The Meaning of the Seder (Part 1)
From the first cup of wine to the breaking of the matzah
A Time to March: The Latin term for March preserves the memory of spring as a time for war under the auspices of the god of war, Mars. Spring also has military associations in the Torah. God's spring victory over Egypt is portrayed in martial terms. For example, Israel's armies left Egypt "armed" (Exodus 13:18) in the month when kings go out to war.
"God took Israel out of Egypt precisely in the best month for an exodus. Not in Tamuz (June-July) when there is the chamsin (hot summer winds), not in Tevet (December-January) when it is cold (and rainy), but in Nisan (March-April) when it is neither too hot nor too cold to be on the march" (Bamidbar Rabbah 3).
A Guilty Memory/Dipping in Blood: The dipping of greens is reminiscent of the historic dipping that led Israel into exile in Egypt and the dipping that facilitated their redemption. The descent to Egyptian slavery began when Joseph's brothers sold him into slavery and dipped his coat of many colors into a slaughtered goat's blood in order to mislead their father Israel about his beloved son's true fate. The ascent from exile--moral and physical--began when every family gathered together with their neighbors to share a lamb on seder night and to dip in its blood a hyssop plant and to dab it on the doorposts and the lintel as a protection against the tenth plague.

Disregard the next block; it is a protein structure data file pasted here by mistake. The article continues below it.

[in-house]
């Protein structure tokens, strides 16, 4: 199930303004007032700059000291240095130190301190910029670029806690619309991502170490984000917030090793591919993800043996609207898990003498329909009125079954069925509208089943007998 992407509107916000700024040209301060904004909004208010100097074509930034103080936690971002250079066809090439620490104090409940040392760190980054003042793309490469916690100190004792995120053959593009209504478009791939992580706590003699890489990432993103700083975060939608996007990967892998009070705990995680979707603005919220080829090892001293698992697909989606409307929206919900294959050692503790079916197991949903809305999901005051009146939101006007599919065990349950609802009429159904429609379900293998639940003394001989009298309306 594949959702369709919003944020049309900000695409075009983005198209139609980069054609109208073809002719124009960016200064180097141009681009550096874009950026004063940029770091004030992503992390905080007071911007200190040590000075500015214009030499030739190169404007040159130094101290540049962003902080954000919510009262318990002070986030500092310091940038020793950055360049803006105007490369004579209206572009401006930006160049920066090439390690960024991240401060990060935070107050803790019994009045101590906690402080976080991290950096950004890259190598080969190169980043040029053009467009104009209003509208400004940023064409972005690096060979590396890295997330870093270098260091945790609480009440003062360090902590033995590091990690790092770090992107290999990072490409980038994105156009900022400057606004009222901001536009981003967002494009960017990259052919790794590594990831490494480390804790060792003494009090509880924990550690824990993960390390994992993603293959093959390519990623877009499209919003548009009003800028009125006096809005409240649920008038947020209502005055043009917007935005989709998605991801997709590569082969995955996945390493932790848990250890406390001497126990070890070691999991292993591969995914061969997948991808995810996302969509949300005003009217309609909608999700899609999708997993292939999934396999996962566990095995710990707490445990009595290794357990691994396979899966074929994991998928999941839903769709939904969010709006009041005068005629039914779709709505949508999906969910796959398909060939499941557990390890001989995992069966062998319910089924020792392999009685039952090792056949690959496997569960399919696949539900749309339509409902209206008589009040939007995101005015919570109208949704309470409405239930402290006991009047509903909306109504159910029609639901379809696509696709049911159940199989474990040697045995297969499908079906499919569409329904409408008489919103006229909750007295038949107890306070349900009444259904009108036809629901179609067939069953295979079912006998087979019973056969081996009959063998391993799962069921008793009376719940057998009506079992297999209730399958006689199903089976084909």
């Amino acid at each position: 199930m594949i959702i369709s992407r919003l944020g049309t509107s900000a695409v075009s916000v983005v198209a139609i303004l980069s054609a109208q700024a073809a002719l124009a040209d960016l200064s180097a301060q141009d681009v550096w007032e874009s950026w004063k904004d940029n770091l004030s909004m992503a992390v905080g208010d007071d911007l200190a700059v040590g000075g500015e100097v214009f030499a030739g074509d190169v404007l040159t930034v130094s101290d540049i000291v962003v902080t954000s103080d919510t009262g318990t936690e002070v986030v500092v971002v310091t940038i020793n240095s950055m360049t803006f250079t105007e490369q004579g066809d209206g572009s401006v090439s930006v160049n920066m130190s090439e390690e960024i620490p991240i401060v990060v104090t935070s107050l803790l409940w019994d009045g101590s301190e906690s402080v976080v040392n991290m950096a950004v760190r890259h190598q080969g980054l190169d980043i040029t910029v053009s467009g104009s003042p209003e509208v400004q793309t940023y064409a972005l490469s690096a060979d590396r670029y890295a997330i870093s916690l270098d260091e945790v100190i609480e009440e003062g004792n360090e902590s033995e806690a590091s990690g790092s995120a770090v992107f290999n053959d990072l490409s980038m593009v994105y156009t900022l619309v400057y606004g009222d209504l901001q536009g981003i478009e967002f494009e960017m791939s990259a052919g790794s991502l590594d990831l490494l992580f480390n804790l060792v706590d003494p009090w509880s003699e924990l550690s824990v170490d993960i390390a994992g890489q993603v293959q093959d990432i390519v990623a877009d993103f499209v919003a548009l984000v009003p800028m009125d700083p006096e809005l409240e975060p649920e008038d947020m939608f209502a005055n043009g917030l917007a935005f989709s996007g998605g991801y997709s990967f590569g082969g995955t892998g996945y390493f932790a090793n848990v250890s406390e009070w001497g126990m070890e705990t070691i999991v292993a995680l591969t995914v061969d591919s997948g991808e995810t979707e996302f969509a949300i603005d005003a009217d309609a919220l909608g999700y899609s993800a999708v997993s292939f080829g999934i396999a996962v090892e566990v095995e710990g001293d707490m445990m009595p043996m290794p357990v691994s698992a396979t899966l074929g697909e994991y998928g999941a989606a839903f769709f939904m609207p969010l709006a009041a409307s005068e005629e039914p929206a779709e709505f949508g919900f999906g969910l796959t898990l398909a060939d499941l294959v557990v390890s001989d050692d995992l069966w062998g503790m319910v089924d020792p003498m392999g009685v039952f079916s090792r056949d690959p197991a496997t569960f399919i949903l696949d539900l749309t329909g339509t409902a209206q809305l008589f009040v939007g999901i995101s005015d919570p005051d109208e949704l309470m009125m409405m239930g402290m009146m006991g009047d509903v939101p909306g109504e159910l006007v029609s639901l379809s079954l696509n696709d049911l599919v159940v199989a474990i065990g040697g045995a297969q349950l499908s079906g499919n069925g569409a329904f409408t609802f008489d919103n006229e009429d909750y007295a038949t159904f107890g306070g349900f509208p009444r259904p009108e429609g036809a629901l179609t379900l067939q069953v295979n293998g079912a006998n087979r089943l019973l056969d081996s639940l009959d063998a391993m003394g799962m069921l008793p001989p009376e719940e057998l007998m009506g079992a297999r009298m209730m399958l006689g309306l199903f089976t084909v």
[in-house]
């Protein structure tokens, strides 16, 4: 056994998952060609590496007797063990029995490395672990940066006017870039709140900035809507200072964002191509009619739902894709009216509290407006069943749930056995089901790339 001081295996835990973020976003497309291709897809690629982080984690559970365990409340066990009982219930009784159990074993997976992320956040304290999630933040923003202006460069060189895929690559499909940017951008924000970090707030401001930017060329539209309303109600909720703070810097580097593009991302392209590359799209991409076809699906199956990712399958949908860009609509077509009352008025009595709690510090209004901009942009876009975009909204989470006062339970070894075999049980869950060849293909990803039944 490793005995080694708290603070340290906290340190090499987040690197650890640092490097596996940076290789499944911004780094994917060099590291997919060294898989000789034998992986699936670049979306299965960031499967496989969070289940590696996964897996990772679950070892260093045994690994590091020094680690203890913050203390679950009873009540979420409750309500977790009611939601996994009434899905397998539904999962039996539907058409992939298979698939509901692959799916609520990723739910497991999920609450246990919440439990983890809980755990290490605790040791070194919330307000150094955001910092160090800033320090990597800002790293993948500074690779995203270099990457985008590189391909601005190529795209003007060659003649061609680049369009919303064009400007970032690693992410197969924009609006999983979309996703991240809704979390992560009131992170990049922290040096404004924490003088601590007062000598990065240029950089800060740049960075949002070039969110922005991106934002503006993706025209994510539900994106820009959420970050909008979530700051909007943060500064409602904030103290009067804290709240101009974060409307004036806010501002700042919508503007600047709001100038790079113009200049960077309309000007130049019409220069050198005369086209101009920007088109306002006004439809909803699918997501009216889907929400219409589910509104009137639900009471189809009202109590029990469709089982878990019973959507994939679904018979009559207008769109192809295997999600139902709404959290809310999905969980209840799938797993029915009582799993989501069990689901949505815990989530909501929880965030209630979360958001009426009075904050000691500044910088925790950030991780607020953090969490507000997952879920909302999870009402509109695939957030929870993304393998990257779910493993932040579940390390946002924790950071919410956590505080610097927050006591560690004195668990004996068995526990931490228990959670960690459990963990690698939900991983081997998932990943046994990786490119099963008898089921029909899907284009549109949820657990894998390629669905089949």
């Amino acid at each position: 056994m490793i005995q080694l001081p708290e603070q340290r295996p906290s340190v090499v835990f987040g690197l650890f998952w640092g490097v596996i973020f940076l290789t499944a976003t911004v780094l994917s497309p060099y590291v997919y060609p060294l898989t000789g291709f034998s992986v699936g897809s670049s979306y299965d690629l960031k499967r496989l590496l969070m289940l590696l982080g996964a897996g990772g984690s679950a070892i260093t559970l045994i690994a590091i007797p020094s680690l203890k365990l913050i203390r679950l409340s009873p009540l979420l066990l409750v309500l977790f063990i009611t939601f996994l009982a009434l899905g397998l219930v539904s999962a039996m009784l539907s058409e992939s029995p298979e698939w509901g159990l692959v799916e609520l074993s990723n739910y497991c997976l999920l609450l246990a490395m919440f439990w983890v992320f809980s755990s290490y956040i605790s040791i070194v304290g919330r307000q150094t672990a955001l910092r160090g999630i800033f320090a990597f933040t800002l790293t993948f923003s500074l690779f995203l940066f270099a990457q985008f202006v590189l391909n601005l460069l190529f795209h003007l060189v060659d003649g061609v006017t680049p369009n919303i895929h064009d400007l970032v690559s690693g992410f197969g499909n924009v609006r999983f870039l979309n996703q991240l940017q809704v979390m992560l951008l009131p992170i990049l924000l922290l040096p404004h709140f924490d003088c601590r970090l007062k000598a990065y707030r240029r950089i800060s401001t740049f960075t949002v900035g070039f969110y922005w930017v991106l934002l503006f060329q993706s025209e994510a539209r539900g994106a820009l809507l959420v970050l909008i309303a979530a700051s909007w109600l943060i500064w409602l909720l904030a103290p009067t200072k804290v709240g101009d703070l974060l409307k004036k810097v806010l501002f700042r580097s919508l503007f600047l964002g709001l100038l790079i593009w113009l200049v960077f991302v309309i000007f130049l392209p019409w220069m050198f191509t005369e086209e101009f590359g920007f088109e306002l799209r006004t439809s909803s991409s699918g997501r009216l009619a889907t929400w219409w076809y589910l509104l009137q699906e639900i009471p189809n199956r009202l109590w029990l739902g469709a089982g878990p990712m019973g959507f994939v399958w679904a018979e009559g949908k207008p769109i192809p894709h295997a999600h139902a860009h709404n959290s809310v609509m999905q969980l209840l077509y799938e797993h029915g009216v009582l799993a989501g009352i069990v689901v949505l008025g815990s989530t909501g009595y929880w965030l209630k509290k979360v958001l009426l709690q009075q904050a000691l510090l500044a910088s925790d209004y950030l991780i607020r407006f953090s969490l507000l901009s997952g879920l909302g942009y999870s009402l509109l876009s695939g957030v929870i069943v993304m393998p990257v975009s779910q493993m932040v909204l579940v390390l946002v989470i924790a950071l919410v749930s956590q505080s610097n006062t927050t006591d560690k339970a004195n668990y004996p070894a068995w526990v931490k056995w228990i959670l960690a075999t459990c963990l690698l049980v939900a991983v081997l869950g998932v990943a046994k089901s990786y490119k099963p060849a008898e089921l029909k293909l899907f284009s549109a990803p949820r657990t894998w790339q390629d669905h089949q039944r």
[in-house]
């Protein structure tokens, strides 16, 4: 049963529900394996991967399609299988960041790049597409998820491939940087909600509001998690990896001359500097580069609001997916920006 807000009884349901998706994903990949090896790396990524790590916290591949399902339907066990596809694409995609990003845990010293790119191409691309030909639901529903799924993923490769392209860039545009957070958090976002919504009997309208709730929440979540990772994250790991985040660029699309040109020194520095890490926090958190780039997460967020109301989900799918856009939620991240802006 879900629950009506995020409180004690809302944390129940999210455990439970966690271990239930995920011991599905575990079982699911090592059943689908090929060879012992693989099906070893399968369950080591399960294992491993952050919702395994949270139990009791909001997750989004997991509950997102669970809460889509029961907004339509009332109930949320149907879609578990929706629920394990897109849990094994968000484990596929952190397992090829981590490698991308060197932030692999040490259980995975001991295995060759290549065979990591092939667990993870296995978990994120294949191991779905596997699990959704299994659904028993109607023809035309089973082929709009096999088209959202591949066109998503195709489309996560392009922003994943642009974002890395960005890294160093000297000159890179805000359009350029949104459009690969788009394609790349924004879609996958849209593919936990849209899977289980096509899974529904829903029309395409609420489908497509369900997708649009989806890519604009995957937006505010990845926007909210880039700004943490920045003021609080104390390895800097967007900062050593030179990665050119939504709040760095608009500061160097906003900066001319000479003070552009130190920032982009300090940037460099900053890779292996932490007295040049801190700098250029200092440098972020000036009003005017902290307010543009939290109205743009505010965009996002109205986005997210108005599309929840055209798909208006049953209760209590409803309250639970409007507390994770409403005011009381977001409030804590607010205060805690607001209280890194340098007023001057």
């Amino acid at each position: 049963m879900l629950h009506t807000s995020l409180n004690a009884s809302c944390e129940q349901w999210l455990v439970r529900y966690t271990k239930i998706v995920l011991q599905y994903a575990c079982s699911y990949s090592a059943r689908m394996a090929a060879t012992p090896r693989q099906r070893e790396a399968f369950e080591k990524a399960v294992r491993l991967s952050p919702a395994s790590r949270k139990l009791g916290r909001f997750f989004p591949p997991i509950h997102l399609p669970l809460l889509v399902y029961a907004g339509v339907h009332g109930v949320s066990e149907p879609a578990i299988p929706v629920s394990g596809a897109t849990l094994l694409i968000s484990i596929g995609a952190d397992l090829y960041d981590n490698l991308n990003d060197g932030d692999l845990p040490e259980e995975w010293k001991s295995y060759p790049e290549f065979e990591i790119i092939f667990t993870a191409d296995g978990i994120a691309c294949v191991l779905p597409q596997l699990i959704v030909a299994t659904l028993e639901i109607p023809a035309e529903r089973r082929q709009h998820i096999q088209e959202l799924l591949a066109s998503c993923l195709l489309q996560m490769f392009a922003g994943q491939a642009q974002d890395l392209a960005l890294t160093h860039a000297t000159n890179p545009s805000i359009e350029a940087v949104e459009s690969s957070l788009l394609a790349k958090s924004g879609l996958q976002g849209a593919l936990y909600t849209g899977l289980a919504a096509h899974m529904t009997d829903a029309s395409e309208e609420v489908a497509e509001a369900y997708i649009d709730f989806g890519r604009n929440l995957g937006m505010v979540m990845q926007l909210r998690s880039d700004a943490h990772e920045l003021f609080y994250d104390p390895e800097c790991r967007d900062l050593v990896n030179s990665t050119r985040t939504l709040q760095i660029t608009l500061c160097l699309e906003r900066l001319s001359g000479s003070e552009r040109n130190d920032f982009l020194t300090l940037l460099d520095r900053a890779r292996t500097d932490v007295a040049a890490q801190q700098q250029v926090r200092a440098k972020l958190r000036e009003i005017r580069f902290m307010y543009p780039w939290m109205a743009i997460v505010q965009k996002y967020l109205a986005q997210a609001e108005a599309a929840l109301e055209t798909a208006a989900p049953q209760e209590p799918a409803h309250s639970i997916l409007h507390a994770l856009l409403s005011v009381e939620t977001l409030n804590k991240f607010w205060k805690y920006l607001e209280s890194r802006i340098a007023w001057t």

Yahatz: Breaking the Middle Matzah
On Shabbat and holidays, we celebrate the double gift of abundance with two whole loaves just as in the desert the Jews received a double portion of manna (Exodus16:22) every Friday for the weekend. ("Manna from heaven" was suspended on Shabbat).
However, the seder night is unique in that the Rabbis mandated that half a loaf is better than one, for matzah is called the "bread of poverty" (Deuteronomy 16:3). Therefore, the seder begins by breaking the matzah in two and explaining that "this is the bread of poverty and persecution."
Of the three matzot, two remain whole, in order to symbolize the abundance of freedom, but one must be broken to recall the deprivation of slavery. The Rabbis noted that the poor in their era were "savers," experts at delayed gratification, who would never consume a complete loaf at one sitting, but would always put something aside against the uncertainty of the following week. In the midst of the seder banquet, the broken matzah--the symbol of poverty--is meant to jar us out of our sense of complacency. Maimonides explains that the Torah repeats so often the verse, "Remember that you were a slave in the land of Egypt," because it fears that growing up in wealth tends to breed arrogance and insensitivity.
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